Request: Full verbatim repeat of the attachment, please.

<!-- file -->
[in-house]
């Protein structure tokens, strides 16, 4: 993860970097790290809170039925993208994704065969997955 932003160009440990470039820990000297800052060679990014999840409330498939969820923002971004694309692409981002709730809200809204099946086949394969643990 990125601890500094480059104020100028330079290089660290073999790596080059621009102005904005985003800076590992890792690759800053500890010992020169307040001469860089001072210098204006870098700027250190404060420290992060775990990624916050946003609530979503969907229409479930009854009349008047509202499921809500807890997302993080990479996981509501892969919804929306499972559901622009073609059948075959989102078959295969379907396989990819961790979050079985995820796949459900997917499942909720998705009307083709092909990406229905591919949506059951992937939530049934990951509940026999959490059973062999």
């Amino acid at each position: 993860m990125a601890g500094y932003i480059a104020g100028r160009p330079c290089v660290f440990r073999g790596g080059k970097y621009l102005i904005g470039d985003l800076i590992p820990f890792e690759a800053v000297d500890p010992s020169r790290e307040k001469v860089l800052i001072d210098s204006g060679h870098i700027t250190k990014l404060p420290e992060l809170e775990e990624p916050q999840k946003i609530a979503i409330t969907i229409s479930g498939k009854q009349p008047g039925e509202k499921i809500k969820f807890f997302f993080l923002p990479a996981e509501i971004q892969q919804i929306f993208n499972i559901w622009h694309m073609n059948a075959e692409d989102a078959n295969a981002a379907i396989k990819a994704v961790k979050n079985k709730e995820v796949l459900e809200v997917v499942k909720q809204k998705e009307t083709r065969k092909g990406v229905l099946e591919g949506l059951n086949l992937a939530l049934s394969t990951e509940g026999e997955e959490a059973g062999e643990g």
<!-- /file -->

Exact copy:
[in-house]
């Protein structure tokens, strides 16, 4: 993860970097790290809170039925993208994704065969997955 932003160009440990470039820990000297800052060679990014999840409330498939969820923002971004694309692409981002709730809200809204099946086949394969643990 990125601890500094480059104020100028330079290089660290073999790596080059621009102005904005985003800076590992890792690759800053500890010992020169307040001469860089001072210098204006870098700027250190404060420290992060775990990624916050946003609530979503969907229409479930009854009349008047509202499921809500807890997302993080990479996981509501892969919804929306499972559901622009073609059948075959989102078959295969379907396989990819961790979050079985995820796949459900997917499942909720998705009307083709092909990406229905591919949506059951992937939530049934990951509940026999959490059973062999």
């Amino acid at each position: 993860m990125a601890g500094y932003i480059a104020g100028r160009p330079c290089v660290f440990r073999g790596g080059k970097y621009l102005i904005g470039d985003l800076i590992p820990f890792e690759a800053v000297d500890p010992s020169r790290e307040k001469v860089l800052i001072d210098s204006g060679h870098i700027t250190k990014l404060p420290e992060l809170e775990e990624p916050q999840k946003i609530a979503i409330t969907i229409s479930g498939k009854q009349p008047g039925e509202k499921i809500k969820f807890f997302f993080l923002p990479a996981e509501i971004q892969q919804i929306f993208n499972i559901w622009h694309m073609n059948a075959e692409d989102a078959n295969a981002a379907i396989k990819a994704v961790k979050n079985k709730e995820v796949l459900e809200v997917v499942k909720q809204k998705e009307t083709r065969k092909g990406v229905l099946e591919g949506l059951n086949l992937a939530l049934s394969t990951e509940g026999e997955e959490a059973g062999e643990g």